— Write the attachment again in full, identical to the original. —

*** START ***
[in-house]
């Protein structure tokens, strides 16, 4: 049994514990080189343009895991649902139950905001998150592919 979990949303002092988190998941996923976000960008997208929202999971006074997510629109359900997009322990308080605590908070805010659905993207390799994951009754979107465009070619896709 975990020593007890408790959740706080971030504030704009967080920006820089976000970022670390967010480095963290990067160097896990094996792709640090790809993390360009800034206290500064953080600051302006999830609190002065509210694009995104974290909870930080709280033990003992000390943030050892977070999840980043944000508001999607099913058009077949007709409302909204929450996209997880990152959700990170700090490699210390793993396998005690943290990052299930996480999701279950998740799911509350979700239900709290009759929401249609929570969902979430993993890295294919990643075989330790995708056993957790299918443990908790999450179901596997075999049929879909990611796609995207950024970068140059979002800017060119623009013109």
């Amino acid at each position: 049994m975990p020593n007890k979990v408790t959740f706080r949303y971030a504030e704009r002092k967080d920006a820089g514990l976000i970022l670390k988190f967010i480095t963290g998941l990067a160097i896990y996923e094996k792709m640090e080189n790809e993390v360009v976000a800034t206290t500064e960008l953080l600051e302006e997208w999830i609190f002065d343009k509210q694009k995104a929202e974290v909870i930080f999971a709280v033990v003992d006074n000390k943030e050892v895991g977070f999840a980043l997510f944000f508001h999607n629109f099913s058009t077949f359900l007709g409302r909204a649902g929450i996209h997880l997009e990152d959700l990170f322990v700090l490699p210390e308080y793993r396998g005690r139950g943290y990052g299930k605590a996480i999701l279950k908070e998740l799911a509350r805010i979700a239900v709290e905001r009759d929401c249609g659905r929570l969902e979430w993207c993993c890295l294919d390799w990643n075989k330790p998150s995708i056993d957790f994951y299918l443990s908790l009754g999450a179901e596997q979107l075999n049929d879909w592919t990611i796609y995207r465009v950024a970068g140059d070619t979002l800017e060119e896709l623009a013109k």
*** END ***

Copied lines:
[in-house]
């Protein structure tokens, strides 16, 4: 049994514990080189343009895991649902139950905001998150592919 979990949303002092988190998941996923976000960008997208929202999971006074997510629109359900997009322990308080605590908070805010659905993207390799994951009754979107465009070619896709 975990020593007890408790959740706080971030504030704009967080920006820089976000970022670390967010480095963290990067160097896990094996792709640090790809993390360009800034206290500064953080600051302006999830609190002065509210694009995104974290909870930080709280033990003992000390943030050892977070999840980043944000508001999607099913058009077949007709409302909204929450996209997880990152959700990170700090490699210390793993396998005690943290990052299930996480999701279950998740799911509350979700239900709290009759929401249609929570969902979430993993890295294919990643075989330790995708056993957790299918443990908790999450179901596997075999049929879909990611796609995207950024970068140059979002800017060119623009013109």
């Amino acid at each position: 049994m975990p020593n007890k979990v408790t959740f706080r949303y971030a504030e704009r002092k967080d920006a820089g514990l976000i970022l670390k988190f967010i480095t963290g998941l990067a160097i896990y996923e094996k792709m640090e080189n790809e993390v360009v976000a800034t206290t500064e960008l953080l600051e302006e997208w999830i609190f002065d343009k509210q694009k995104a929202e974290v909870i930080f999971a709280v033990v003992d006074n000390k943030e050892v895991g977070f999840a980043l997510f944000f508001h999607n629109f099913s058009t077949f359900l007709g409302r909204a649902g929450i996209h997880l997009e990152d959700l990170f322990v700090l490699p210390e308080y793993r396998g005690r139950g943290y990052g299930k605590a996480i999701l279950k908070e998740l799911a509350r805010i979700a239900v709290e905001r009759d929401c249609g659905r929570l969902e979430w993207c993993c890295l294919d390799w990643n075989k330790p998150s995708i056993d957790f994951y299918l443990s908790l009754g999450a179901e596997q979107l075999n049929d879909w592919t990611i796609y995207r465009v950024a970068g140059d070619t979002l800017e060119e896709l623009a013109k």